V. I.   Lenin



Written: Written before November 3, 1921
Published: First published in 1959 in Lenin Miscellany XXXVI. Printed from the original.
Source: Lenin Collected Works, Progress Publishers, 1976, Moscow, Volume 45, pages 366b-367a.
Translated: Yuri Sdobnikov
Transcription\Markup: R. Cymbala
Public Domain: Lenin Internet Archive You may freely copy, distribute, display and perform this work; as well as make derivative and commercial works. Please credit “Marxists Internet Archive” as your source.README



Let’s have the figure:

1) how many-fold will your denomination increase the emission?

2) Why not (later) worsen the quality of the bank-notes to speed up their self-liquidation?



Your arguments against the module 1 : 50,000:

1) the worker will receive 25,000 rubles=1/4 ruble!!

2) the price of gold will be disproportional.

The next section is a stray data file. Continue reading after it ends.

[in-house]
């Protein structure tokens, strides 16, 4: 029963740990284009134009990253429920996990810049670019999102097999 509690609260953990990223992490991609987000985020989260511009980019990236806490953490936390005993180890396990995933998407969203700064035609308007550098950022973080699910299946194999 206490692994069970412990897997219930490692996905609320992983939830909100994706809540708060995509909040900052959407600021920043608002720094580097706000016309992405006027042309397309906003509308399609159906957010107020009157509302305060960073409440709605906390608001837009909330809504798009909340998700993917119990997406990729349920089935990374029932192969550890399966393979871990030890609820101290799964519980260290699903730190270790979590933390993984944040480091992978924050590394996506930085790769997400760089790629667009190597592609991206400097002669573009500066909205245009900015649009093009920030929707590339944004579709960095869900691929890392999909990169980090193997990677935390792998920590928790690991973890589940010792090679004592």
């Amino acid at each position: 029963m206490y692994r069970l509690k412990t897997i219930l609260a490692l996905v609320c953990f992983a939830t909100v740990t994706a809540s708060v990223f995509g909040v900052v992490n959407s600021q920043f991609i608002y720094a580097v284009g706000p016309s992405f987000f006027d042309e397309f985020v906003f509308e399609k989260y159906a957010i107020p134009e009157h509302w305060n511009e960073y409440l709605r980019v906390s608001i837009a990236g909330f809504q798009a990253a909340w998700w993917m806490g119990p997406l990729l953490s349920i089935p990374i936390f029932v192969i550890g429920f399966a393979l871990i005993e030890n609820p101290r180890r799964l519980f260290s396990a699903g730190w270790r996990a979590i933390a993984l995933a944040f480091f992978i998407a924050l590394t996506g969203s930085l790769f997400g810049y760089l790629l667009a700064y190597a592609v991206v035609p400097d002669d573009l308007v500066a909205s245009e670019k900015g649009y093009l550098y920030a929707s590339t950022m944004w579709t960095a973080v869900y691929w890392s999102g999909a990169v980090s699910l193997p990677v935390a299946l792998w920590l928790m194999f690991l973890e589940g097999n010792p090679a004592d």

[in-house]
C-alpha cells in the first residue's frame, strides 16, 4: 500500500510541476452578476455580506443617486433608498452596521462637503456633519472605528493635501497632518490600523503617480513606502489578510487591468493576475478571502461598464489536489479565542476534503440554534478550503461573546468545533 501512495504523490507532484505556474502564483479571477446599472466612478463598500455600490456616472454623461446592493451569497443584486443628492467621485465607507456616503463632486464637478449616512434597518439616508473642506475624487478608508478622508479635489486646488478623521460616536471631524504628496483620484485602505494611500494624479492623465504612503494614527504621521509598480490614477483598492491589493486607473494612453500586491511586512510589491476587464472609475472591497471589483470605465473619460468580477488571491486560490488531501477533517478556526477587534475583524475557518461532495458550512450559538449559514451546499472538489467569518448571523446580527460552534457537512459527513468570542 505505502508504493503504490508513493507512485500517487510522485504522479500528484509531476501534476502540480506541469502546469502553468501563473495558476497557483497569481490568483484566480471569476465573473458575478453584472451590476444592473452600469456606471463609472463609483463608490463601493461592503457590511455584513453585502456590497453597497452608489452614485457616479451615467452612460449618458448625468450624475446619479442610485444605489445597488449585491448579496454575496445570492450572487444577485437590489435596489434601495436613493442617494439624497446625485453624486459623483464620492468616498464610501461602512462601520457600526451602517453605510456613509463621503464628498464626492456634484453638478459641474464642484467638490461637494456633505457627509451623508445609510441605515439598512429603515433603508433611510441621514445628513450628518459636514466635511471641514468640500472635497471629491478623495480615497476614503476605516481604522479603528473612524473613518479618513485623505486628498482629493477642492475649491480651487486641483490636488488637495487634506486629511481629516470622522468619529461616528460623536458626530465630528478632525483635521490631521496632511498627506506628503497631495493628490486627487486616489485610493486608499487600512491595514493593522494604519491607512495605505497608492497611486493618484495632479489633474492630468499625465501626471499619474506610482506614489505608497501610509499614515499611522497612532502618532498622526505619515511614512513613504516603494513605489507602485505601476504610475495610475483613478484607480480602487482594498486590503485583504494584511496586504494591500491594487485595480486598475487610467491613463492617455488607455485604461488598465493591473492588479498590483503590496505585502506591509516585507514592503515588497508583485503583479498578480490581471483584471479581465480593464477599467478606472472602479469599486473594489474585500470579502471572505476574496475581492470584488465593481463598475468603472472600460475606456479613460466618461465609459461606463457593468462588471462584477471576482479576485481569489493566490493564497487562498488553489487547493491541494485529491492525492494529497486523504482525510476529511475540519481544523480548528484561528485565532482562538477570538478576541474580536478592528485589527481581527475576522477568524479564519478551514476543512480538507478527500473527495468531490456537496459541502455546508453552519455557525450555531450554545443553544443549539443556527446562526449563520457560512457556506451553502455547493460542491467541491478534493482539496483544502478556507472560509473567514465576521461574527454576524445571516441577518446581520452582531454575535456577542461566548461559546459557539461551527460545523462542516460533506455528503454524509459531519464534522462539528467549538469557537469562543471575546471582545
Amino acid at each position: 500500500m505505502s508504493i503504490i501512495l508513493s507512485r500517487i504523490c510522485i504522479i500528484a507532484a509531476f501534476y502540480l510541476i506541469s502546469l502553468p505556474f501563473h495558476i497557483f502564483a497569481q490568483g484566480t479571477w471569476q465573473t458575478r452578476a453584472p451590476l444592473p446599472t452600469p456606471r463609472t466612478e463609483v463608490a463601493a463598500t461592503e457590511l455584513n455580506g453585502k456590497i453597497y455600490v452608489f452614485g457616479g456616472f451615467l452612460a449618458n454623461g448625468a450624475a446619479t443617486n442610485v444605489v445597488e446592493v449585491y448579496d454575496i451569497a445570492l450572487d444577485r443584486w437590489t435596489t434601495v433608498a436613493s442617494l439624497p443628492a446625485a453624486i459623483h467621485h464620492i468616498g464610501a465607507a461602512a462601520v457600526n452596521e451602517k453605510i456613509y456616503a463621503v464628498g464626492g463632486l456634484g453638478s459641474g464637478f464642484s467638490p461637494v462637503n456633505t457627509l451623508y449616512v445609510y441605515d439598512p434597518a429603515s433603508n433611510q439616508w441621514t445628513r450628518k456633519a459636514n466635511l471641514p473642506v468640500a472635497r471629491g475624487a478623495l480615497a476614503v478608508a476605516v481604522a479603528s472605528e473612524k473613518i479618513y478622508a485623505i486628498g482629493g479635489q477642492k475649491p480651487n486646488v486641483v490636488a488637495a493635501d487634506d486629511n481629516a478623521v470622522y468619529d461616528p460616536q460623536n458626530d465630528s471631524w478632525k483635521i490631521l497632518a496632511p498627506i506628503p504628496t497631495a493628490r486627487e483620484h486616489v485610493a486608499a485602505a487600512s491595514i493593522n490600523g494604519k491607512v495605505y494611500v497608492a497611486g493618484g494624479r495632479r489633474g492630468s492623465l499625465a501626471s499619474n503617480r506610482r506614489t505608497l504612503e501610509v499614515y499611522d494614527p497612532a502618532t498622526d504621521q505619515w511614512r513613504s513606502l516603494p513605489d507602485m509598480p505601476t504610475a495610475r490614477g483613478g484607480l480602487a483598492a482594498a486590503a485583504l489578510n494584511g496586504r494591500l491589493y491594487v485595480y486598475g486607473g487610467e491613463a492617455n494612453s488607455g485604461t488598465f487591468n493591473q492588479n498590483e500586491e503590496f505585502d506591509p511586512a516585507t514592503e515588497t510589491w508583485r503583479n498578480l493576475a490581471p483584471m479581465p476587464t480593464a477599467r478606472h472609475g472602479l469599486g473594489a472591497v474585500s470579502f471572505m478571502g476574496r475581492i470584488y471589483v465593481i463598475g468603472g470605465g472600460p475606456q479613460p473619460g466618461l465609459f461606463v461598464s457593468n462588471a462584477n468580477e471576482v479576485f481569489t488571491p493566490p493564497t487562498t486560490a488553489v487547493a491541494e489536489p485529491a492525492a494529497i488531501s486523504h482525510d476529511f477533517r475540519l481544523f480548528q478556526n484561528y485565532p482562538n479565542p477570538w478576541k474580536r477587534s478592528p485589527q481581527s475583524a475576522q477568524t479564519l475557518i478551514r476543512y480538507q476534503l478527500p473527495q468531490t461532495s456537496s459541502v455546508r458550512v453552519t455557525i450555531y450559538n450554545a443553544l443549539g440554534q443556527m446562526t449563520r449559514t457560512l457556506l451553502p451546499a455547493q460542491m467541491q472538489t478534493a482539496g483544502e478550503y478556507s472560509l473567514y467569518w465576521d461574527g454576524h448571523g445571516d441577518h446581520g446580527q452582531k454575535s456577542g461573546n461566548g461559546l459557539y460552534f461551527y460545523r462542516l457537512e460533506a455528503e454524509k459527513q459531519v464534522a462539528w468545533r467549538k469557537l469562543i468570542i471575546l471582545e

And with 10,000?

1) the worker will receive 25,000 rubles=2 1/2 rubles. All-Russia C.E.C. members receive 27,000=2 rubles 70 kopeks a month, 

2) gold?

Does not your argument boil down in essence to the need to keep open the possibility to yet another “retreat” when we put paper on a par with gold (within a year, two, etc.) only after the exchange rate of the ruble is consolidated?


a) there is need for an emission

b) 1 : 10,000==cautious probe, “probing the soil”.


1) Semyon Yenukidze has calculated:

roughly the same quantity of paper (13,000 and 12,000 poods) gives
4,500 thousand million old rubles, and 457 million new ones, i.e., the same 4,500 thousand million old ones.

Is that so?

What, does it give us?

2) Isn’t it better to use bad paper to allow the issued money to be self-liquidated faster?


[1] The notes were written in connection with the preparation for denomination as a means of regulating the currency of money and stabilising the ruble. Under a C.P.C. decree of November 3, 192!, one ruble of the new issue was equal to 10,000 of the old issues (see Izvestia VTslK No. 263, November 26, 1921).

< backward   forward >
Works Index   |   Volume 45 | Collected Works   |   L.I.A. Index